The above call was seconded by the following notice, subscribed by the names of twenty-eight well-known gentlemen.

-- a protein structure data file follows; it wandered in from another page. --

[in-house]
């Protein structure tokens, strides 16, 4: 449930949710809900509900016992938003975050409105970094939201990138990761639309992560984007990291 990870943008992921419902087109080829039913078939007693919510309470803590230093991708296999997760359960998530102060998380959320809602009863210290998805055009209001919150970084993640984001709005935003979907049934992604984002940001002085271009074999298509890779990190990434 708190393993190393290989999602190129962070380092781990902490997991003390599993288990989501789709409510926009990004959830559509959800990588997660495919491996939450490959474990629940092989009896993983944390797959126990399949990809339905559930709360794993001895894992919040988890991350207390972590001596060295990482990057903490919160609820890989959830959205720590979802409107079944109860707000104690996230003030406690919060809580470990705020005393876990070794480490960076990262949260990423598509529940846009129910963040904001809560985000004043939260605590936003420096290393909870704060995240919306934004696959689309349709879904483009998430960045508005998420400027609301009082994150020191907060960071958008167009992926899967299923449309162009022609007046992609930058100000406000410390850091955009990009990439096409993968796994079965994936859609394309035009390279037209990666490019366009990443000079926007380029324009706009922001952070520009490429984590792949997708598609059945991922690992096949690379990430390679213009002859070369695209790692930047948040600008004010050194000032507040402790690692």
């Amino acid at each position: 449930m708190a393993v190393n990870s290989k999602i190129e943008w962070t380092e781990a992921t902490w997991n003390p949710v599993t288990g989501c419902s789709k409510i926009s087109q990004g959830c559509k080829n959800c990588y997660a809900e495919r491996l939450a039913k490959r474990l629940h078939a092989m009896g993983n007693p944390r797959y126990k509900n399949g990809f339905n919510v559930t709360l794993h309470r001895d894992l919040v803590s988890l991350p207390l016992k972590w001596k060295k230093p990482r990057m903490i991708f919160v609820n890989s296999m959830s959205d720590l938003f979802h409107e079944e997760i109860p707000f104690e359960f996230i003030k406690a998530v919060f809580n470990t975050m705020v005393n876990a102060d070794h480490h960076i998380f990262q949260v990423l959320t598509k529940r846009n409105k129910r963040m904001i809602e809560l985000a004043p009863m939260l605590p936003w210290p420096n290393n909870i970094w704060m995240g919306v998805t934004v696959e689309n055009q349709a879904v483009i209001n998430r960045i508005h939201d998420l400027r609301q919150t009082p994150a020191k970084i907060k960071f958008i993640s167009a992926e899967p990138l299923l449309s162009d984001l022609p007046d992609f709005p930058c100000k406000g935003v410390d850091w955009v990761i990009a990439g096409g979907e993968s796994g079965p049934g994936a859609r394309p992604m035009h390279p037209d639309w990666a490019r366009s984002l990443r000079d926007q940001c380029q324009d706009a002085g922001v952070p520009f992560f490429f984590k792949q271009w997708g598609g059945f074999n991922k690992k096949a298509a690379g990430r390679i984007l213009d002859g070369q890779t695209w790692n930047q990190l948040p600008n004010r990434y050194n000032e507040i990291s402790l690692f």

There will be a public meeting to-morrow, Sunday, in front of the Exchange, State Street, at ten o'clock, A. M., to aid in the enrolment of the new regiment of volunteer militia called for by Fletcher Webster. Come all.At the appointed hour on Sunday, April 21st, an immense crowd appeared in State Street in front of the Exchange. Colonel Webster attempted to address them, but the place where he stood made it impossible for him to be heard except by those who were near him. Some one proposed to go to the Old State-House, at the head of the street, a few rods distant, and the suggestion was received with acclamation and immediately carried into effect. Colonel Webster then spoke from the balcony of the Old State-House, and, among other things, said he could see no better use to which the day could be put than for us to take the opportunity to show our gratitude to Divine Providence for bestowing upon us the best government in the world, and to pledge ourselves to stand by and maintain it. He whose name he bore had the good fortune to defend  the Union and the Constitution in the forum. This he could not do, but he was ready to defend them in the field. He closed his remarks with an allusion to his father's devotion to the country, and expressed a hope that we should yet see the nation united, and our flag remain without a star dimmed or a stripe obliterated. He then announced that all who desired to enlist would find papers ready for signatures at the surveyor's office, at the Custom-House. The meeting was then addressed by other gentlemen in a similar strain. Nothing could surpass the enthusiasm with which the remarks of all the speakers, and especially those of Colonel Webster, were received by the audience. And this was in no small degree owing to the impression made by the fact that it was the son of Daniel Webster who was ready to risk his life for the defence of the Union and the Constitution. The illustrious statesman had been but nine years in his grave; and, of the audience which listened to the son, probably nine tenths at least had seen the father and heard him speak. The scene before them recalled him. To the mind's eye, that majestic form and grand countenance seemed standing by the side of his son, and in the mind's ear they heard again the deep music of that voice which had so often charmed and instructed them. And there was yet another reason for the strong feeling that was awakened. Colonel Webster had been for some years identified with the great party which had been defeated in the election of 1860, and he had been removed from a lucrative office by the administration of President Lincoln. But none the less zealously did he come forward in aid of his country in her hour of peril and distress, and the value of his example was appreciated and felt. The enthusiasm of the meeting was not a transient flame, but a steady fire. The next day a committee of one hundred persons was organized to co-operate with Colonel Webster in forming and providing for his regiment, and among them were some of his own warmest personal friends, and some of the most zealous and devoted of the political disciples of his father. Money was contributed with lavish hand. So rapidly were the  ranks of the regiment filed, that in three days the enlistment was completed and the lists closed. Five companies were enlisted in Boston, one in North Bridgewater, one in Abington, one in. Weymouth, one in Stoughton, and one in Gloucester. Colonel Fessenden, a graduate of West Point, offered his services as military instructor, which were gratefully accepted. The classmates of Colonel Webster presented him with a valuable horse and equipments. The young ladies of Mr. Emerson's school in Boston made liberal donations to the company commanded by Captain Saltmarsh, which, in their honor, was called the Emerson Guard. The pupils of the Latin School made most generous provision for the equipment of the company commanded by Captain Shurtleff, a graduate of the school, and, in acknowledgment, the company was named the Latin-School Guard. The three months after the organization of the regiment were spent in Fort Warren, in the harbor of Boston, in the discipline and drill requisite to convert fresh recruits into steady soldiers. This was dull work for ardent young men, burning for actual service in the field; but the event showed that it was time well spent. On the 26th of June the regiment was mustered into service. On the 18th of July a splendid standard was presented to the regiment, on behalf of the ladies of Boston, by Edward Everett, who accompanied the gift with a patriotic and soul-stirring address, to which Colonel Webster made an appropriate reply. On the afternoon of the 23d of July, the regiment left Fort Warren for the seat of war. They were received with enthusiastic welcome on their arrival at New York the next day. The officers were entertained at the Astor House by the sons of Massachusetts resident in New York. With a few stoppages, the regiment arrived at Baltimore about noon on Friday, July 26th, and were cordially received. Colonel Webster and his command proceeded to Harper's Ferry, where they arrived on Saturday, July 27th, and pitched tents on the Maryland side of the Potomac, about a mile from the ferry, calling their encampment Camp Banks. The regiment was soon after removed  to Darnestown, where it remained until it was transferred to Cantonment Hicks, about four miles east of Frederick City, in Maryland, arriving there on Thursday, December 5, 1861. At that place the regiment remained in camp until February 27, 1862, when it marched into Virginia for more active service. For the next four or five months the Webster regiment, forming part of the division of the army under Major-General Banks, was mainly employed in guarding the Upper Potomac, and keeping vigilant watch upon the enemy, so as to prevent him from crossing the river into Maryland. It was an important though not an exciting service, and was of essential value in completing their military training, and giving them that efficiency which is the result of mutual knowledge and mutual confidence. During all this time Colonel Webster showed himself possessed, in no common measure, of the qualities of a good commander. His discipline was firm and uniform, but not alloyed by petulance or passion. His regiment acquired a good name from the neat and soldier-like appearance of the men, the quickness and accuracy of their drill, and the orderly arrangements of their camp. His men were warmly attached to their Colonel. They appreciated his manly frankness, his simplicity of character, his kindness of heart, and the cheerfulness with which he bore the hardships and privations of the service, though he had no longer the unworn energies of youth to sustain him. In the early part of August, 1862, Colonel Webster obtained leave of absence for a few days, and came home. This was in consequence of the death of his youngest daughter, Julia, to whom he was tenderly attached, and whose death overwhelmed him with grief, and awakened in him an irresistible longing to mingle his tears with those of his wife and surviving children. It was during this brief absence that his regiment was for the first time set upon the perilous edge of battle in the disastrous affair of Cedar Mountain, August 9th, where that gallant and promising young officer, Captain Shurtleff, was killed, and  where so many of our ‘beautiful and brave’ of the Second Massachusetts Regiment poured out their precious blood. It was a source of regret to Colonel Webster that his regiment should have been led into their first battle by any one but himself; but, on the other hand, he had a right to be proud of their excellent conduct and steadiness under a hot fire of two or three hours. Colonel Webster, on the 16th of August, rejoined his regiment, which was then encamped upon the Rapidan, near Mitchell's Station. It was a part of Hartsuff's brigade, Ricketts's division, and McDowell's corps, forming a portion of the Army of Virginia, under the command of General Pope. On the 18th of August, the army began a movement towards the North Fork of the Rappahannock, and by the 20th the main body was behind the river and prepared to hold its passes. On the 24th of August, General McDowell's corps was at or near Warrenton. On the morning of the 27th of August, he was directed to move forward rapidly on Gainesville, by the Warrenton Turnpike. And the required position was reached before the next day. On the next evening a brisk engagement took place at Thoroughfare Gap between the advance of the Rebel force under General Longstreet and the division under General Ricketts, in which the Twelfth Massachusetts Regiment took part, and behaved well, having six men wounded. ‘The Colonel did splendidly,’ said one of his officers, writing home immediately after. The regiment was not on the field on the 29th of August, the first day of the second battle of Bull Run, but in the perils and disasters of the next day it bore a conspicuous part. It was stationed on the left, against which the main attack of the Rebel force was directed, where the fight was most severe and the slaughter most terrible. Colonel Webster led his men into battle with the utmost gallantry; and, encouraged by his voice and presence, they behaved admirably well. Many of them fell, but the survivors did not flinch. Late in the afternoon, some of the regiments on their left, overborne by superior numbers, began to give way, and the Twelfth fell back some twenty  paces, to avoid being placed between the fire of advancing foes and retreating friends, but in good order and without breaking their ranks. Not long after this Colonel Webster was shot through the body. Lieutenant Haviland was near him when he fell, and with two men went with him to the rear. They had gone but a few paces when one of the men was shot, and the other, seeing the enemy close upon him, sought safety in flight. Colonel Webster was perfectly helpless, and Lieutenant Haviland, still suffering from an injury received from his horse having fallen upon him at Cedar Mountain, could do no more than find a place of shelter for the dying man under a bush in a little hollow. No one could be found to carry him away, and messages sent for a surgeon proved ineffectual. Colonel Webster desired his friend to leave him, but Lieutenant Haviland was determined to save him if possible; at any rate, not to desert him. Within a short time, a body of Rebel troops came upon them and took them prisoners. They would not carry away Colonel Webster from the spot where he lay, nor yet allow Lieutenant Haviland to remain with him. The officer in command promised to send an ambulance for him, but his pledge was not redeemed.1 He died on the spot where he was left, and we can only hope that his suffering was not long or severe. His body was recovered and sent home by the generous and courageous efforts of Lieutenant Arthur Dehon, as is told in the memoir of that promising officer and most amiable young man. His funeral services were held at the church on Church Green, Boston, on Tuesday, September 9, 1862. The building was filled with a large body of mourning and sympathizing friends, who listened with deep feeling to the well-chosen words of the officiating clergyman, the Rev. Chandler Robbins, and the solemn and appropriate music of the choir. At the close of the services his body was taken to  Marshfield and committed to the dust, in the family cemetery, by the side of his illustrious father. Colonel Webster was long mourned and affectionately remembered by the officers and men who had served under him. And there were others, too, who grieved for his loss; for though not widely known, he had many faithful friends who had known and loved him from boyhood, and had stood by him in all the changes and chances of life. His own heart was warm, his nature was generous and open, and his temperament cordial and frank. His tastes were strongly social, and his powers of social entertainment were such as few men possess. He had an unerring sense of the ludicrous, his wit was ready and responsive, and no man could relate an amusing incident or tell a humorous story with more dramatic power. Nor was he without faculties of a higher order. His perceptions were quick and accurate, he was an able and forcible speaker, and he wrote with the clearness and strength which belonged to him by right of inheritance. The value which his friends had for him was higher than the mark which he made upon his times. The course of his life had not in all respects been favorable to his growth and influence, and he had not the iron resolution and robust purpose which make will triumph over circumstance. But when the golden opportunity came, he grasped it with heroic hand. He rose to the height of the demand made upon him, and dormant powers and reserved energies started into vigorous life as the occasion required them. Had he lived, he might have had a higher place, but it is enough for his friends to know that in the providence of God he was permitted to die a glorious death, at the head of his regiment, with his face to the foe, calmly confronting the shock of adverse battle, in defence of the Union, the Constitution, and the laws, for which his father had lived. Who could ask more for the friend of one's heart or the child of one's love? Colonel Webster left a widow and three children,—two sons and a daughter. His eldest son has since died.